This legislation was extremely unpopular in the New World and was not fully enforced due to the fact that colonies had a certain sense of autonomy allowed to them by geographical distance. However, this is widely considered to be the first piece of human rights legislation. The discussions meant to justify Spanish colonialism and those meant to protect Native Americans became some of the first discussions ever regarding the rights guaranteed to a human being simply on the basis of their existence.

These concepts find themselves ingrained in the American Declaration of Independence, the Bill of Rights, and the Constitution, which list a people’s right to recreate a functioning government should their government fail, freedom of speech, freedom of religion, etc. The ideal of innate human rights has become integral to the American identity, as oppressed groups have used these documents to argue against segregation, inequality, etc. throughout generations. The belief in human rights led to documents like the Emancipation Proclamation, which freed slaves in the U.S., and later the passing of the Civil Rights Act of 1964 to secure legal protection for people of color. While America does have a history of racism, sexism, homophobia, and other forms of discrimination, the centrality of human rights in the founding documents has pushed the country constantly forward, always progressing.

Guerrilla warfare being used in the Peninsular War


While the techniques behind guerrilla warfare have been used for centuries, the formalization of the informal warfare was done by Spain. Following Napoleon Bonaparte’s rise to power in France at the end of the French Revolution, the Napoleonic Wars broke out across Europe. These conflicts came from Napoleon’s quest to conquer all of Europe. The French army under his guidance was seemingly unstoppable, defeating large, organized army after large, organized army on the battlefield. However, the French’s biggest rivals came from small, disorganized armed militias. The Peninsular War began in 1807, when Napoleon’s Grand Armée invaded the Iberian Peninsula. As the French marched across the peninsula, small Spanish militias would hide in the brush, over hills, and behind buildings along their path. Then, when the time was right, they would rain down bullets on the French and quickly retreat.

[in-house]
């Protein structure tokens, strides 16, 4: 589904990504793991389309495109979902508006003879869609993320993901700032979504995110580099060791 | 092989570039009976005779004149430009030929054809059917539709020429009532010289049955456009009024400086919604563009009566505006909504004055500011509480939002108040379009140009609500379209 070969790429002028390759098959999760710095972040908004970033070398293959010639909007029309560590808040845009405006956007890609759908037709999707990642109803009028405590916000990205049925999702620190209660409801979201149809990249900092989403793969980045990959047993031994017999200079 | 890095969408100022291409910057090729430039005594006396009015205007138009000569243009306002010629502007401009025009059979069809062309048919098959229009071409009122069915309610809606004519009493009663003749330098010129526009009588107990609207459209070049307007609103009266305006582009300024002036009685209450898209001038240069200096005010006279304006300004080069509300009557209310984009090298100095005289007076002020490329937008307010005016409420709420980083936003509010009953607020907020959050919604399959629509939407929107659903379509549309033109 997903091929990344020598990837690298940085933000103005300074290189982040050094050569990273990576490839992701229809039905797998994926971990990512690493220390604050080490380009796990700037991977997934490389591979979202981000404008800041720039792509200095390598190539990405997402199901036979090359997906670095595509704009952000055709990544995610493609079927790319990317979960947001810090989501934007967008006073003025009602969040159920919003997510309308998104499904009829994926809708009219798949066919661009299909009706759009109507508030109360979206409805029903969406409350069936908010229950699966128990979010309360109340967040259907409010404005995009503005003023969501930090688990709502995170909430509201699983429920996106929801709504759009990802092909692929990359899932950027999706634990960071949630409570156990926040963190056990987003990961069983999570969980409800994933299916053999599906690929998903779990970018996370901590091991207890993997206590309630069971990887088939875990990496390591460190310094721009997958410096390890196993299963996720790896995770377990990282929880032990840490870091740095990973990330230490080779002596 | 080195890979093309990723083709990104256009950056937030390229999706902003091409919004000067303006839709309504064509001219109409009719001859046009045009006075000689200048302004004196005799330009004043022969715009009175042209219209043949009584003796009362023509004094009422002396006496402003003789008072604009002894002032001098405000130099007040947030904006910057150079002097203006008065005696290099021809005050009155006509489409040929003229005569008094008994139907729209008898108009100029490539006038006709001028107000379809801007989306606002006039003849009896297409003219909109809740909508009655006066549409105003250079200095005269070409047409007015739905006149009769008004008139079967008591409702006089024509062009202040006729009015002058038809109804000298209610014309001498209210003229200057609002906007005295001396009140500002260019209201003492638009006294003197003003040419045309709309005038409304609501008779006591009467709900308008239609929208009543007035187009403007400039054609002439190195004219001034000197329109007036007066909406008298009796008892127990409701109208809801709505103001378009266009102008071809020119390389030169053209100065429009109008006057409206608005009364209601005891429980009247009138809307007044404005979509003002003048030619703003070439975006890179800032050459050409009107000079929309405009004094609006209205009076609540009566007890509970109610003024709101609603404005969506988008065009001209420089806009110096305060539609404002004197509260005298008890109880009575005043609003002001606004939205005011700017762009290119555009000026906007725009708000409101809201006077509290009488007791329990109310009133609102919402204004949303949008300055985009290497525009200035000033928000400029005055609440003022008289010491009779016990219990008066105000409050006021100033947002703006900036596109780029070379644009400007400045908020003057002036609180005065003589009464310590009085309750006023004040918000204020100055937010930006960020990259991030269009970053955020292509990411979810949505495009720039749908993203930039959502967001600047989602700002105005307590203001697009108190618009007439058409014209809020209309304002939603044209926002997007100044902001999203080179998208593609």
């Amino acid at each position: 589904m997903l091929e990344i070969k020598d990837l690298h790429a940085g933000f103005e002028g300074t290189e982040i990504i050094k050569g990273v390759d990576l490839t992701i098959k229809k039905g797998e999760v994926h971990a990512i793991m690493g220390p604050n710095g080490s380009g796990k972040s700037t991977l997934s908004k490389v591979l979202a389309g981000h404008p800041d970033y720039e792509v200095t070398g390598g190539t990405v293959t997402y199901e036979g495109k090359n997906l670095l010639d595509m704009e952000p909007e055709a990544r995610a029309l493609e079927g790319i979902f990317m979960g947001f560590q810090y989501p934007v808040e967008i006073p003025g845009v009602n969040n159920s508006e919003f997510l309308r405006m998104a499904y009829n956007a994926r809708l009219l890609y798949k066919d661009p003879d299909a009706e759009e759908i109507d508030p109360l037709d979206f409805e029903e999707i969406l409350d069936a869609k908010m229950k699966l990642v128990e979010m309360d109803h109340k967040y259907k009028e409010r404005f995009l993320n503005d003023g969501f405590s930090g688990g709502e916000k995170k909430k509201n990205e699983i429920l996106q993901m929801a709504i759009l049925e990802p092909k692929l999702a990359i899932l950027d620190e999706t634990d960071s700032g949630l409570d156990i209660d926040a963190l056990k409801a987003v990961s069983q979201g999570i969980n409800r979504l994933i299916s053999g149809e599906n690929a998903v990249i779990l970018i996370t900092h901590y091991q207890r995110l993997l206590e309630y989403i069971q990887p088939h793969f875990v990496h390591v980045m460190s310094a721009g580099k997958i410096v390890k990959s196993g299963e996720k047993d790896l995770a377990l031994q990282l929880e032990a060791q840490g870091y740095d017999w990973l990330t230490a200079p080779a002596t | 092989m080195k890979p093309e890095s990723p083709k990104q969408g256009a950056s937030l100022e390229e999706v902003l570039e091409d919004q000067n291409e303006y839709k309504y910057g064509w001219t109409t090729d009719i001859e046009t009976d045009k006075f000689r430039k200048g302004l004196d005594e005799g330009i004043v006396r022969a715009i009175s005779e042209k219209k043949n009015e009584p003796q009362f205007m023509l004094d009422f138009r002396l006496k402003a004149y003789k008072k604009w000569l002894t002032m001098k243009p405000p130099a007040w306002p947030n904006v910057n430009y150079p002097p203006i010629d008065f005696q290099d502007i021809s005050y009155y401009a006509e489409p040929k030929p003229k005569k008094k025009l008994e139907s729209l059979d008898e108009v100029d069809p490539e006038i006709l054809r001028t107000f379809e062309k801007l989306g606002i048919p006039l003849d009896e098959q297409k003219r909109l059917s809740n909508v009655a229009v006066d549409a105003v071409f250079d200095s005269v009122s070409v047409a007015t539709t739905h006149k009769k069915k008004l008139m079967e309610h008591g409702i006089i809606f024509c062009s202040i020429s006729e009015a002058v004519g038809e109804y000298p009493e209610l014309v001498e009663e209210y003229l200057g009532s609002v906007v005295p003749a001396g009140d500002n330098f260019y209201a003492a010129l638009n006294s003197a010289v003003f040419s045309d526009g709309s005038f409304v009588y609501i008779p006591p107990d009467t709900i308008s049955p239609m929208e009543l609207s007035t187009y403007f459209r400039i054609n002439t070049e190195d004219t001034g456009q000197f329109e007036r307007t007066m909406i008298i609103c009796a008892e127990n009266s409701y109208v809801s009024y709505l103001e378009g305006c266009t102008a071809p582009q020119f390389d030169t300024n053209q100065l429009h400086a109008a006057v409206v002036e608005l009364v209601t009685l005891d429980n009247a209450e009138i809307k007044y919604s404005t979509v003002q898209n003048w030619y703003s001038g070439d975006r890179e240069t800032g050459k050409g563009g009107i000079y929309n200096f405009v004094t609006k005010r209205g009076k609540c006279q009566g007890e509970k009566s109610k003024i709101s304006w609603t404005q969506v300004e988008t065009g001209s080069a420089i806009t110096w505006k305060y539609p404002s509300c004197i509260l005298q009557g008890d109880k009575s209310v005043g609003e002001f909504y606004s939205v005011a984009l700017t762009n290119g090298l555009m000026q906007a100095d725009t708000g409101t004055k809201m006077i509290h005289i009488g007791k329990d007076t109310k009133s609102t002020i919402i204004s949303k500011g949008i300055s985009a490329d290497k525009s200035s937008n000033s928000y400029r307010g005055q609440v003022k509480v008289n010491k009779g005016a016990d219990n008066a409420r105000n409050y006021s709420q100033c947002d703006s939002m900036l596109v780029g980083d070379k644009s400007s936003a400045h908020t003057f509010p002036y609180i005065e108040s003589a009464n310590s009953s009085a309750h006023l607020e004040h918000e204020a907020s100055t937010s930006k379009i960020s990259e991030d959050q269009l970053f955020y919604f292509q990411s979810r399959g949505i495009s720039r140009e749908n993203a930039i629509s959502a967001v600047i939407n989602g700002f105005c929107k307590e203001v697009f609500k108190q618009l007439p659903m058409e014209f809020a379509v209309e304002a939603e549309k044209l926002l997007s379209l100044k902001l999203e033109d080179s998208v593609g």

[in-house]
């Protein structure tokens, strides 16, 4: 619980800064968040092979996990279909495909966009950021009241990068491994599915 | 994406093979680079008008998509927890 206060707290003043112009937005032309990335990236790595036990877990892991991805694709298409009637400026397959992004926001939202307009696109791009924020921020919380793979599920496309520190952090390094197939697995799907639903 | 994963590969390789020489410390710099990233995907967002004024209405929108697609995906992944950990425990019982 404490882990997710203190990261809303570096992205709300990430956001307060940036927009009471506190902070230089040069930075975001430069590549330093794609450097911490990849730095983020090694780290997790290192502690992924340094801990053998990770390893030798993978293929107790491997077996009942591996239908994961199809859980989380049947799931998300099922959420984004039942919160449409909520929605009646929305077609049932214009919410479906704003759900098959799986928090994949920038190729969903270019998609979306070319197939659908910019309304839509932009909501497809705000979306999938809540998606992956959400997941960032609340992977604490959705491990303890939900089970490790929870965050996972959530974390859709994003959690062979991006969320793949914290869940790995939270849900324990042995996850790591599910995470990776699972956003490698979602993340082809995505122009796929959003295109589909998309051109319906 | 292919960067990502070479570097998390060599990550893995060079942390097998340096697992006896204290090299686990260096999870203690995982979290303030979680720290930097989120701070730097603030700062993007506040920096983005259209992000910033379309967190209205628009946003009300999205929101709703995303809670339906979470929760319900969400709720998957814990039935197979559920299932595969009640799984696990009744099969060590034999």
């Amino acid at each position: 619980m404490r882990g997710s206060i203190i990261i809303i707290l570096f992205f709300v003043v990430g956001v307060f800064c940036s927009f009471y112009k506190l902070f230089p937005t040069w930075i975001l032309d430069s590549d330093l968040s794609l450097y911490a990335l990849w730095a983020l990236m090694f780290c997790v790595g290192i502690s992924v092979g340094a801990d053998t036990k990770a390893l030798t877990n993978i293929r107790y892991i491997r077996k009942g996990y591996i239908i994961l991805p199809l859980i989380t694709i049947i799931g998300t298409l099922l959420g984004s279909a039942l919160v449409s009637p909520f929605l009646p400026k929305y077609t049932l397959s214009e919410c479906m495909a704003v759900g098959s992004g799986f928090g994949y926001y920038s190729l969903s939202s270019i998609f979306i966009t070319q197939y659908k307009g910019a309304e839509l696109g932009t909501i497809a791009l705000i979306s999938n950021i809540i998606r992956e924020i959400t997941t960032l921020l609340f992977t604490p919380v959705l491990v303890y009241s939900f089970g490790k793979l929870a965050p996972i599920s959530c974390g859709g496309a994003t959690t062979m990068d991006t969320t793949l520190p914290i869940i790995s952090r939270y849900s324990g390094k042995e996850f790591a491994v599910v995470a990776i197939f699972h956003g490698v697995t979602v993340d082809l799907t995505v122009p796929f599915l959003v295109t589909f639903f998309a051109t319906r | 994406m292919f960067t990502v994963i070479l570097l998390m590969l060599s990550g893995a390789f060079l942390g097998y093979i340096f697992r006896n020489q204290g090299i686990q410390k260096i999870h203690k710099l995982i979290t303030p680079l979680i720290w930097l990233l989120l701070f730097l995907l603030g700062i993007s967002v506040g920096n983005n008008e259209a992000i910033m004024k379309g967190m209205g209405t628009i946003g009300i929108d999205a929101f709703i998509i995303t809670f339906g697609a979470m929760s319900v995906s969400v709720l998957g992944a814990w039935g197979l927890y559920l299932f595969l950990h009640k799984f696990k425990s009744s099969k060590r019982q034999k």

These surprise attacks were not the norm of for European warfare at the time that saw two organized armies meeting at a location, lining up, and firing at one another until one army retreated or surrendered. The militiamen that fought using this tactic became known as “guerrilleros”, which roughly translates to irregular fighters. Guerrilla warfare was so effective that it eventually pushed the French out of Spain, and Napoleon referred to the constant losses in Spain as the “Spanish ulcer”.

Guerrilla warfare is largely associated with rebellions and resistance groups that are under armed or underfunded. American interventionist policies following World War II have actually led to a rise in American support of guerrilla warfare. Throughout the Cold War and even today, with conflicts such as the Syrian Civil War, the United States has provided weapons, ammunition, and basic training to rebels. This training largely focuses on guerrilla style tactics since most rebel fighters are not trained professionals. The optics of guerrilla warfare has actually helped to spread American interests in a region and justify direct intervention: a poorly organized group of everyday citizens trying to fight off the big bad enemy. This type of imagery has, on more than one occasion, been used to help garner sympathy from American citizens to boost war morale.